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Uruguay: A most pleasant surprise

Article and photos by Joe Gschwendtner
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Photo of "La Mano” Hand in the Sand:

“La Mano” Hand in the Sand: quirky things like this attract all manner of people. It is the most visited and talked-about attraction in Punta del Este, Uruguay.

Sandwiched softly between Brazil and Argentina is Uruguay, a compact, laid-back progressive republic. Independent since 1828, she is stable and urbane. Likened for decades as a Switzerland without the mountains, Uruguay still remains under the radar of all but the most seasoned traveler. Big mistake. To visit makes for an odyssey of sea, sophistication and serenity.

Montevideo, the capital city, is smallish compared to others in South America. Yet she is a city of distinction, rated number one by the Mercer Quality of Living survey. Situated on the Rio de la Plata, it has a riverside Ramblas (esplanade) of 17 miles, one of the world’s longest continuous sidewalks. Owing to Uruguay’s subtropical climate, the city is dense with greenery and palm trees. Old Town itself is on a stubby walkable peninsula, centered on Independence Plaza and Palacio Salvo.

Photo of example of the floral/antique car art.

Colonia del Sacramento: One example of the floral/antique car art on the Calle de Portugal

Montevideo has its neighborhoods and barrios; its finest likely being Carrasco. A onetime resort, this seaside area is favored by the well-to-do. Safe and architecturally attractive, broad Carrasco streets are a feast of colorful gardens and landscaped terraces. Replete with members-only clubs and exclusive schools, it is a delightful place to stroll.

Want to ratchet up the short-term pace of life? Take the four-lane toll road and head for Punta del Este. Ninety miles east of Montevideo, with a 25 mile stretch of beach, jet-setters compare it favorably to St. Tropez, Monaco, Miami and Cannes.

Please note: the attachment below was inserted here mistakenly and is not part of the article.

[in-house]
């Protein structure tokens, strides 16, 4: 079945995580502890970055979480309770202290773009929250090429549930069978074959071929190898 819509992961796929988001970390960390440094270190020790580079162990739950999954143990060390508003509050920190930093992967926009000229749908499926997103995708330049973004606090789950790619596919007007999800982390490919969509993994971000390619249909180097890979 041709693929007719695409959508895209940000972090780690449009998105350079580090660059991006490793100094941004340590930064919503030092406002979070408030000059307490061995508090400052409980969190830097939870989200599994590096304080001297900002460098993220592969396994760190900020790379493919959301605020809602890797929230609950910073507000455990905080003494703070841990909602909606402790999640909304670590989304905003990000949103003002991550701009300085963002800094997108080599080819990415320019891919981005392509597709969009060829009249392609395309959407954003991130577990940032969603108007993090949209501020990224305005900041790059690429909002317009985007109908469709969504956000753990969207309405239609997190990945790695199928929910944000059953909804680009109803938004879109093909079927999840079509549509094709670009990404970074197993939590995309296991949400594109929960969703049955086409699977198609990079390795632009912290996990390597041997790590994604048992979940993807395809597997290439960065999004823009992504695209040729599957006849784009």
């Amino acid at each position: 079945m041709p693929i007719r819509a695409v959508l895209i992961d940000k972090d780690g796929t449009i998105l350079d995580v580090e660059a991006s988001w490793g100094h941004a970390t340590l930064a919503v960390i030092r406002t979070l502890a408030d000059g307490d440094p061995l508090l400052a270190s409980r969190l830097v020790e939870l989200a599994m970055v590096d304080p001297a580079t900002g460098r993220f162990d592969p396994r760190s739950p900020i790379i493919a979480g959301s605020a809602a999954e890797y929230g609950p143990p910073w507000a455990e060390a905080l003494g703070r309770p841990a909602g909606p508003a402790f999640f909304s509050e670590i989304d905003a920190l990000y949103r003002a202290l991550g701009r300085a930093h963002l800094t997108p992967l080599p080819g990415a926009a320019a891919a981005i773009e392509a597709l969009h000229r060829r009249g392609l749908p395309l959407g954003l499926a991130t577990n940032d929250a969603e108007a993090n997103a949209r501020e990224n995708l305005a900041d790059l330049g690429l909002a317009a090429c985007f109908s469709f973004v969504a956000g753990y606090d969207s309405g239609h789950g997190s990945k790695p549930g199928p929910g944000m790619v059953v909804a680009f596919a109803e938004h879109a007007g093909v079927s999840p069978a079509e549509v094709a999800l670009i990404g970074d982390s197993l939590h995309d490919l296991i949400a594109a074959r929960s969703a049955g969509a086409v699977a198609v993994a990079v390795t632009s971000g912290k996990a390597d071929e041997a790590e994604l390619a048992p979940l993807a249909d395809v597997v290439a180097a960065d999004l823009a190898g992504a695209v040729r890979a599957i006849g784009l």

Offering art and cinema festivals, casinos, whale-sighting, surfing, museums, exhibitions, grand prix racing and brilliant and varied cuisine, what starts out as a tryst, will quickly lead to romance. Do not miss “La Mano” on the beach, a massive sculptured hand grasping out of the sand.

Another tourist favorite is Colonia del Sacramento, west of Montevideo. Once a Portuguese colony, her ownership see-sawed between Spain and Portugal until 1828. Its historic quarter of cobbled streets, tilework, vivid colors and landscaping has made it a UNESCO World Heritage Site.

Photo of 6-foot giraffe carved of red swamp cypress.

I can personally validate the thriving art scene; when visiting, I purchased a 6-foot giraffe carved of red swamp cypress. Today this “Uruguayan” welcomes guests to my home.

Highlights include the Calle de Portugal, a unique street displaying antique cars filled with flowers cascading out of them. Ruins of the past abound, including the Convent de San Francisco and Colonia Lighthouse. To merely meander among Colonia’s colorful facades and palm-fringed boardwalks is a treat. A Colonia bonus (provided you have a visa) is the availability of a 75-minute ferry ride. It gets you into the human carnival that is Buenos Aires on the west bank of the Rio de la Plata.

Uruguay is also a growing destination for expats, especially Europeans. Mild weather, rolling terrain, cost of living, quality, pace of life, and affordable health care plans make it ideal for those who might wish to switch gears and even palates as they age.



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